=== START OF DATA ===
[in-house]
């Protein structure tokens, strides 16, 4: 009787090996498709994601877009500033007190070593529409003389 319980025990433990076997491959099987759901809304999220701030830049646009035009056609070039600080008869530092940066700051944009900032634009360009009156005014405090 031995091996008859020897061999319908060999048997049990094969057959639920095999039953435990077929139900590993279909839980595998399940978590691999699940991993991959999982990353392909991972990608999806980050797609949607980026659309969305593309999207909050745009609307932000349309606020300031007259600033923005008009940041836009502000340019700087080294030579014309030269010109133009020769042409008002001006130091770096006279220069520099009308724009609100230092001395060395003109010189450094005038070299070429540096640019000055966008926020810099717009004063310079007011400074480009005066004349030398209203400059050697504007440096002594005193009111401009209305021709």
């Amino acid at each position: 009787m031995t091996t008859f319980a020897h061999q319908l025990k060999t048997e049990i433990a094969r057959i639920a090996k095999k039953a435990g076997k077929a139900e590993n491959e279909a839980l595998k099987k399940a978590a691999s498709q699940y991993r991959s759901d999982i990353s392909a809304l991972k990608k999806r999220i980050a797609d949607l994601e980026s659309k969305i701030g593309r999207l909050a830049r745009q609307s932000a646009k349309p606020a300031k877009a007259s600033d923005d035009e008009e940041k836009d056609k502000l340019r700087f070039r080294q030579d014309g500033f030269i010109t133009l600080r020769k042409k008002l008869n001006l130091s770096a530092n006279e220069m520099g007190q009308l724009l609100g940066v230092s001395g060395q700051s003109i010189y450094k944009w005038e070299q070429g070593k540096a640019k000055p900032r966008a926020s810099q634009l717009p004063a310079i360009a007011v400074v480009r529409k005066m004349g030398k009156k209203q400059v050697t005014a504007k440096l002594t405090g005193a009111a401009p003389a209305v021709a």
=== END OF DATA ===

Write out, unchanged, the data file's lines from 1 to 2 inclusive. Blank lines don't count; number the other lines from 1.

[in-house]
């Protein structure tokens, strides 16, 4: 009787090996498709994601877009500033007190070593529409003389 319980025990433990076997491959099987759901809304999220701030830049646009035009056609070039600080008869530092940066700051944009900032634009360009009156005014405090 031995091996008859020897061999319908060999048997049990094969057959639920095999039953435990077929139900590993279909839980595998399940978590691999699940991993991959999982990353392909991972990608999806980050797609949607980026659309969305593309999207909050745009609307932000349309606020300031007259600033923005008009940041836009502000340019700087080294030579014309030269010109133009020769042409008002001006130091770096006279220069520099009308724009609100230092001395060395003109010189450094005038070299070429540096640019000055966008926020810099717009004063310079007011400074480009005066004349030398209203400059050697504007440096002594005193009111401009209305021709």